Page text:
Should College Textbooks Be Free?
One of my professors brought up the subject that college is a business. The college we get accepted to and choose to go to is ultimately trying to sell us an education to gain money for its and the government's benefit. The fact that we have to pay $14,500+ every year, depending if you stay in your state or potentially double that if you're out of state, is a bit much. (This approximation is made from my public university and the people who come from out of state have pay $10,000 more not including an on campus dorm or apartment.) This is relatively cheap compared to some state schools and Ivy League schools. Shouldn't the tuition alone be enough? Where does all of this money go? It's stated in my tuition bill that there are university fees that equal up to $500 dollars! What is this specifically for? That extra $500 could buy me two, maybe three textbooks, which leads me to why students should not have to pay for textbooks.
College does not take into account the money spent on traveling to school every single day, the money you use to buy food at school every day, especially if you have an 8 a.m. class and you're getting on the bus at 6:30 a.m., then train at 7:15 a.m., you sometimes don't have time to eat. Naturally you'd want to get breakfast, and depending on your schedule, you may be there for lunch, and if you have a project due tomorrow and need the resources available at school, you'll be there for dinner. Other items college does not take into account are school supplies. You can go to Target or Wal-Mart and get good deals, but at the end of the day, it all adds up, leaving almost no room for an extra $500+ to buy textbooks.
College textbooks need to be supplied to the students for free being that as soon as they apply and accept their financial aid, they're already in debt, and the cost of textbooks can be outrageous. Of course, there are websites that you can rent your textbooks from and websites who will buy your textbooks from you if they are in good condition after the semester ends. But, you're likely to get back less than half of what you paid regardless of the condition. One thing I would make sure of though, is if you know your major and have bought books regarding your major, then I would not sell them back because it could be used for future reference within your college career.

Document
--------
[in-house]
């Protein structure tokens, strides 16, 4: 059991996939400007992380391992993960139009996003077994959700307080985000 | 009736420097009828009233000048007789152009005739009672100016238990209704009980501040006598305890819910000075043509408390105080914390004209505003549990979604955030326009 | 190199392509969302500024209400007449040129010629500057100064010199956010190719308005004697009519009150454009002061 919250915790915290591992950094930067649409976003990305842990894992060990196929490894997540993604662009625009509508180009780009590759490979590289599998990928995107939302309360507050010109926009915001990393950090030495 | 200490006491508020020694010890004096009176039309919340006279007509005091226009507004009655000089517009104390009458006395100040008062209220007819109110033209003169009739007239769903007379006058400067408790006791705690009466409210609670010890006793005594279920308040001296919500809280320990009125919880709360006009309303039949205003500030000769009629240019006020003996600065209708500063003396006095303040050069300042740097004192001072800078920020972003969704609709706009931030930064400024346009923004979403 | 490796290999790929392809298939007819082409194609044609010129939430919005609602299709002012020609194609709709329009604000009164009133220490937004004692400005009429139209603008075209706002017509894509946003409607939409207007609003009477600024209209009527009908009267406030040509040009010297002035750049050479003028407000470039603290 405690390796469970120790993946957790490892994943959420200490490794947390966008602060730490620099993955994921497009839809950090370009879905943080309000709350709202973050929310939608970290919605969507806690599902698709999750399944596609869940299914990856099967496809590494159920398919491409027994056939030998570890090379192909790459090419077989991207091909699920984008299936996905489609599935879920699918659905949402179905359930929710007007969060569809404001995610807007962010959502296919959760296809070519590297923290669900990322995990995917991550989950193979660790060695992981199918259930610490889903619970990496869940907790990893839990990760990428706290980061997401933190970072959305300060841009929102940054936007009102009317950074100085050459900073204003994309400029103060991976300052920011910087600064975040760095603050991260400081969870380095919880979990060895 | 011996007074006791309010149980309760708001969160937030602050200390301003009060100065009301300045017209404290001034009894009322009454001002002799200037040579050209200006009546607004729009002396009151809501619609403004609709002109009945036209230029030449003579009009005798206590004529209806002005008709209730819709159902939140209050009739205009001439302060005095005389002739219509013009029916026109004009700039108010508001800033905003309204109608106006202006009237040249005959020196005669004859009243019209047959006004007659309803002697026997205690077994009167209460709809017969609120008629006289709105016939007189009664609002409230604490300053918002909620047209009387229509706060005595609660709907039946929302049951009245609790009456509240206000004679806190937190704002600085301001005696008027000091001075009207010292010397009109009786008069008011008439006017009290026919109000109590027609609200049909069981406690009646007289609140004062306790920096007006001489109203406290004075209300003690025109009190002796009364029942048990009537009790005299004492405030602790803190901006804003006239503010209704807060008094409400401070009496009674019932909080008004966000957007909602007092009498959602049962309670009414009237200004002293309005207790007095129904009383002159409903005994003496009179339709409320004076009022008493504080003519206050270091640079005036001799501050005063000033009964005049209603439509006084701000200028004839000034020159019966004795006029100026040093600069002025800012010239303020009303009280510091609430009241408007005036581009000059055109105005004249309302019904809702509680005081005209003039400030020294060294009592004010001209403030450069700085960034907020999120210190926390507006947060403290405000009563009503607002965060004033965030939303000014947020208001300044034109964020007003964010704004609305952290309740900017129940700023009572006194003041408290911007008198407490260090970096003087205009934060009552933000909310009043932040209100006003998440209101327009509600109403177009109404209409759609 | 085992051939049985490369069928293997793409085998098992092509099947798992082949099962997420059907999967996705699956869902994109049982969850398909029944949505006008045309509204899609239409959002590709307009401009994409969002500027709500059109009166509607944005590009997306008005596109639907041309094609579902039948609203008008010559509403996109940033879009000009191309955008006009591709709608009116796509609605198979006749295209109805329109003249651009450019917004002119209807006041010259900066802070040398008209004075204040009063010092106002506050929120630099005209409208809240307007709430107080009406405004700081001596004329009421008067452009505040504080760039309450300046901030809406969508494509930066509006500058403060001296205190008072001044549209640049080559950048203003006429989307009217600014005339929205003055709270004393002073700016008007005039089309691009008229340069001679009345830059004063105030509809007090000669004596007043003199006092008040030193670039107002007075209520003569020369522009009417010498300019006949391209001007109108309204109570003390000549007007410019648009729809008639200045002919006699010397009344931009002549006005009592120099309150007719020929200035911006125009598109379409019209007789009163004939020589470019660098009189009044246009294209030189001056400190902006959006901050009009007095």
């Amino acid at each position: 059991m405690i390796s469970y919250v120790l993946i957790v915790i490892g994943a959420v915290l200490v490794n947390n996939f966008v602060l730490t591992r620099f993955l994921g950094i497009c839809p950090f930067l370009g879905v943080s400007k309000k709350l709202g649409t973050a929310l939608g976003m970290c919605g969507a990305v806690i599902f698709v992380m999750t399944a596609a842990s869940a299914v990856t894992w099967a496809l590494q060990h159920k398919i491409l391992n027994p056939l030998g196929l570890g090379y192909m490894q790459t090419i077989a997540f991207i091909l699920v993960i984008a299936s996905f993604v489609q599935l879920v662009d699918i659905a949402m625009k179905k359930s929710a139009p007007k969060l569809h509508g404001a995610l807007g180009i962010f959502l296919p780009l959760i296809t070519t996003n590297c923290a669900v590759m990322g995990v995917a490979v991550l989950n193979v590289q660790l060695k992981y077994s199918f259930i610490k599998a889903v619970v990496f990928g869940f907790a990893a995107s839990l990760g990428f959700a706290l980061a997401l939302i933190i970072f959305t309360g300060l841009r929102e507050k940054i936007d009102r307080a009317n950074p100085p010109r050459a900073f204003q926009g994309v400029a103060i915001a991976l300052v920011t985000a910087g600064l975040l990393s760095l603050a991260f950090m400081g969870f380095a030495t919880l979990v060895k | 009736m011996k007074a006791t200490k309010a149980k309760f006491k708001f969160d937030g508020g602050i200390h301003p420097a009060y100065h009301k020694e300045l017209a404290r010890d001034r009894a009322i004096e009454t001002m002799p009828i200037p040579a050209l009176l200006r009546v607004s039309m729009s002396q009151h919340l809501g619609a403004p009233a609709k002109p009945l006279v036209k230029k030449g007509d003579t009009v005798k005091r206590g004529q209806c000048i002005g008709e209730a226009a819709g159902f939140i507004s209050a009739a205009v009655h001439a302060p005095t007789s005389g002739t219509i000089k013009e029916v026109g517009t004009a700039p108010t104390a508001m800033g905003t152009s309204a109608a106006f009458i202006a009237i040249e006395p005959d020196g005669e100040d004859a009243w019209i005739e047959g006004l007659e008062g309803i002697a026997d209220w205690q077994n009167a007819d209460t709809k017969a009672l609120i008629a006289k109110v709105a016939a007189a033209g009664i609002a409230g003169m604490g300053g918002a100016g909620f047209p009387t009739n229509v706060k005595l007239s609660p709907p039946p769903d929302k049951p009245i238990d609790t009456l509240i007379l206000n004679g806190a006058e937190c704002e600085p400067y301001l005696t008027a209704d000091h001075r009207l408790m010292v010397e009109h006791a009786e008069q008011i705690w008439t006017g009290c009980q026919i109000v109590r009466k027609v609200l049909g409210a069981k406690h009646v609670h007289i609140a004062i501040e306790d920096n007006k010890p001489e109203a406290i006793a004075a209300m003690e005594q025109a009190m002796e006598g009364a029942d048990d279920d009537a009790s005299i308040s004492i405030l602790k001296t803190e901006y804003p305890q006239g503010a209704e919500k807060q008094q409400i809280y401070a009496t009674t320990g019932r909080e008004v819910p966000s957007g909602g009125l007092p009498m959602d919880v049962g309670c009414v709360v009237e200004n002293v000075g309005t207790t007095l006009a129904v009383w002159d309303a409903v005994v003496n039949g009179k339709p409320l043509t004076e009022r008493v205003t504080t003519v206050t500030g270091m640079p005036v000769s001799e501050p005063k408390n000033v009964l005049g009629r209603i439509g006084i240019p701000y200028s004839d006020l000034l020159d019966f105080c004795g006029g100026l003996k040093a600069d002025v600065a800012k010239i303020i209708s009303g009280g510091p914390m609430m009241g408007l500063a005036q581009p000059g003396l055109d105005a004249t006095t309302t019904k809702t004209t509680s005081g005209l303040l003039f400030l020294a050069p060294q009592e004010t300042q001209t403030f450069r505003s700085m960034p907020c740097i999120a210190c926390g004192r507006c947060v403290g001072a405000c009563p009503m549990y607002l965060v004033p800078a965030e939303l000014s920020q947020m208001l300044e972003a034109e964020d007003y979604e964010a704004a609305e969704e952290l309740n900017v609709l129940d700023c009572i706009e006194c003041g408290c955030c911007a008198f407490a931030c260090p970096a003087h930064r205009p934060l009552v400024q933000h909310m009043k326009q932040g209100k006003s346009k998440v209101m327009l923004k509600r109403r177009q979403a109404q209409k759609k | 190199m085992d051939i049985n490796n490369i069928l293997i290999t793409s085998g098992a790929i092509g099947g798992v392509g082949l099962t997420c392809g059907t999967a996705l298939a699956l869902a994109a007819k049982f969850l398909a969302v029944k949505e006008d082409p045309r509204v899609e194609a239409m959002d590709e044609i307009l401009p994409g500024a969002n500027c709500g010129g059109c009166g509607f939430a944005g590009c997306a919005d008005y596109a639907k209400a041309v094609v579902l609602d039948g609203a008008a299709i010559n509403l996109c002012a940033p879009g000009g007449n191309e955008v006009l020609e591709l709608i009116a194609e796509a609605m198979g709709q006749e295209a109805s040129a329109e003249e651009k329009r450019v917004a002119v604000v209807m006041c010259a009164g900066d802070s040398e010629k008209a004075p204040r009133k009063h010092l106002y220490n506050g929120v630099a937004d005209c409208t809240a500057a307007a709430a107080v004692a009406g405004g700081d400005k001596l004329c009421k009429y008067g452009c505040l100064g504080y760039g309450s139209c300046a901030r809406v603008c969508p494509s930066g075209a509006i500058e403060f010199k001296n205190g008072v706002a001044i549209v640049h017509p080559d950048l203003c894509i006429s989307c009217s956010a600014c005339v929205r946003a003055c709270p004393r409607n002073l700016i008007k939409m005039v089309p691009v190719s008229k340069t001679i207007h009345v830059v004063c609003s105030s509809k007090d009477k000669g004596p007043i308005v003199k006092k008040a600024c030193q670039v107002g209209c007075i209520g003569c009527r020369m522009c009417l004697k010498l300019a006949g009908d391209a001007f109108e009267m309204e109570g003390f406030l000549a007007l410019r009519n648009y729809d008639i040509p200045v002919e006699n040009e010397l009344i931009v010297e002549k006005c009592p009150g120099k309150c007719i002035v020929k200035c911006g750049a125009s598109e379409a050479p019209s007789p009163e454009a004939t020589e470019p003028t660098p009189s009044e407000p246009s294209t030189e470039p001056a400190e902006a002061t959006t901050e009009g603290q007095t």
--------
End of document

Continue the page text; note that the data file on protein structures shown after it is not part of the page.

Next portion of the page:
Two tips I could give to you are the following: Look into a Facebook page that includes your graduating year and join it, such as "Some Awesome University Class of 2020" and people from other classes who may be graduating before you can and will post the books that they have and are selling usually three times less the price of the original. Buying a $150 book for $40 is quite a bargain! Another tip would be waiting until you start school and listening to what your professors have to say. Some of them may require a book; some of them may not even if the syllabus states that it does. The professor will likely tell you on the first day of classes not to waste your money because you will not be using the book at all.
At the end of the day, college textbooks are another expense an 18-year-old can not afford, or even her family could potentially not afford. We already pay thousands of dollars for an education that does not even guarantee us a job after graduation. Providing textbooks for students would save the students and their families thousands of dollars over the four-plus years of college that they attend, meaning that the saved money from not buying textbooks can be used for other top priorities such as school supplies or even dorm supplies if you are living on campus.
Once again, wait until your first day of classes to see if you need the textbook or not. I made that mistake this semester but quickly found out and was able to return the book for the full price. It's frustrating that you can go to Barnes and Nobles and buy a book for $17, but when it comes to college books, they get extremely pricey. But hey, in the long run, you will have a college education, hopefully doing what you love most.